Imagine what it would feel like to be the best in the world at something. I can’t do it. A few years ago I won my fantasy football league, and felt that I was some sort of galaxy-level mastermind. Then I thought about it and remembered that, among a group of 12 people, I had merely won a game based on the achievements of other individuals. Being the best in the world at something—fantasy football, writing, playing the French horn, sex, making chili, impersonating Christopher Walken—is a level of scale I simply cannot imagine.
Now imagine being the best in the world at something that’s highly valuable, a skill that tens of thousands of people attempt in hopes of one day earning millions of dollars. That’s the reality for Johnny Hekker, the Rams’ 28-year-old punter who has been named first-team All-Pro four times and second-team All-Pro twice over his seven NFL seasons. He holds the single-season record for net punting average—and three of the top four spots on the all-time leaderboard. In 2016 he turned in the greatest punting season in NFL history, booming 51 punts inside the opposing 20-yard line while recording just one touchback. He not only punts the ball deep—he’s second in league history in career yards per punt—but he also punts in a way that’s incredibly difficult to return. Twice he’s led the league in fewest average yards per return. Other punters marvel at the technical difficulty of Hekker’s punts. The foot is probably the clumsiest part of the human body—it’s this hand-like, stubby club that traded all its dexterity for the durability to support our weight—and yet Hekker has turned his into an instrument of precision, with power and accuracy that are unmatched in the history of his sport.
Hekker’s punting mastery is a hot topic heading into Super Bowl LIII because his Rams will play the Patriots, who are led by Bill Belichick—the greatest coach of all time and a noted punting enthusiast. Belichick will not shut up about how great Hekker is. “This guy is a weapon,” he told reporters in 2016. (“[Belichick] went on for an hour about our punter because there wasn’t much else we were doing well,” Rams long snapper Jacob McQuaide remembered.) This week Belichick said Hekker is “as good a player as I’ve ever seen at that position.” Thanks to Belichick, the football universe might finally come to understand what’s been plain to anyone who pays attention to special teams for some time: Hekker is the best there is.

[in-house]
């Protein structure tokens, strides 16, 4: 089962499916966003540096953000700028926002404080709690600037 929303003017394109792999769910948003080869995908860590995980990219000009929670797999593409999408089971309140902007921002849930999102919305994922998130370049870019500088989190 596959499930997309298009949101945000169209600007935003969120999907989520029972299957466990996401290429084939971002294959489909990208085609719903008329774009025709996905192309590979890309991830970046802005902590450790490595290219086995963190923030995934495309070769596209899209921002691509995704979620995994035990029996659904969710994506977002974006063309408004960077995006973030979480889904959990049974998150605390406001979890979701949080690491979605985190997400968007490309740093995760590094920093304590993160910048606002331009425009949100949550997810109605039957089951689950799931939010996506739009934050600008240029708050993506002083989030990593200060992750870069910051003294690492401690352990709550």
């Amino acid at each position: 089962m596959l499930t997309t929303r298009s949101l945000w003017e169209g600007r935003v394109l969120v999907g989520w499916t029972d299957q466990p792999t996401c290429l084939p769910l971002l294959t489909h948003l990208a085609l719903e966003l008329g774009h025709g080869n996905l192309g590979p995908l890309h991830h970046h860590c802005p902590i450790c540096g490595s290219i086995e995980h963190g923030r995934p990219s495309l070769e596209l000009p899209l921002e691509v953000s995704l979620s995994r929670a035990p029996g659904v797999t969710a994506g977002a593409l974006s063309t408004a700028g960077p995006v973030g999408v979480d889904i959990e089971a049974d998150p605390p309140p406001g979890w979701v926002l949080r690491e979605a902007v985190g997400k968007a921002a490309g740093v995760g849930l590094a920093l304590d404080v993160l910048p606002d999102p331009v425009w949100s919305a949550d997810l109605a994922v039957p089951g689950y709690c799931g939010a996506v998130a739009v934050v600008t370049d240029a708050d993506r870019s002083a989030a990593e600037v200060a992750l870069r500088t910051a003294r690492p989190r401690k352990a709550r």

So now I need you to imagine one more thing. Think about how incredible it is that Hekker is as good as he is at punting—and then think about the fact it’s his second-favorite thing to do on the football field. Johnny Hekker is the King of Punting, but he’s a Fake Punt God.
“Deep down inside, all punters want to throw,” Rams special teams coach John Fassel says of Hekker this week. “He just can.” While Hekker denies that he prefers throwing to kicking—“Punting is where I earn my income,” he says—his coach remains unconvinced. “He’d much rather throw than punt,” Fassel says.
As a senior in high school, Hekker (with an absolutely hideous haircut) quarterbacked his team to the Washington state Class 4A championship game. He sent out his highlight tape to colleges—six minutes of QB play, and then about a minute of punting tucked away at the end. Much to his dismay, college coaches only wanted to talk to him about the final minute. (“I remember thinking, this is kinda weird … why would the special teams coach be calling me?” Hekker wrote for The Players’ Tribune.) Hekker went to Oregon State, where he somehow got an even worse haircut.
Oregon State brought in two walk-on punters in 2008: Hekker and Ryan Allen. They were given the opportunity to compete for a single scholarship spot. Allen was more technically sound, having spent his high school career primarily as a punter during the period when Hekker still saw himself as a future quarterback. But Hekker clearly had talent, and ultimately won the gig. It looked like Oregon State had made the wrong decision when Allen transferred to Louisiana Tech and became the first punter to win the Ray Guy Award (given to the nation’s best punter) in back-to-back seasons. But now that Allen is on the Pats and Hekker is on the Rams, and the two are about to trade punts in the Super Bowl, it’s clear that Oregon State’s coaches faced a unique dilemma back in 2008. They were witness to the most talented punting competition in college football history.
But what turned the most heads at Oregon State wasn’t Hekker’s punting. It was his ability to dunk all over people on the basketball court.
I remember watching Hekker straight up posterize dudes playing pickup basketball as a Freshman at OSU and thinking "who's this guy?". Then found out he was the back up punter but in his words "not for much longer"— Brady Brummett (@DoctorBrumski) January 30, 2019
I wanted to ask Sean Mannion—Oregon State’s starting quarterback from 2011 to 2014, and the Rams’ backup from 2015 through now—about the above tweet. He brought up Hekker’s intramural hoops dominance before I could. “He was by far the best basketball player at Oregon State that wasn’t on the basketball team,” Mannion says. “Dunking on people, shooting 3s, everything.” Sure, Mannion had the quarterback job that Hekker wanted, but Mannion was blown away by how good Hekker was at, well, pretty much everything.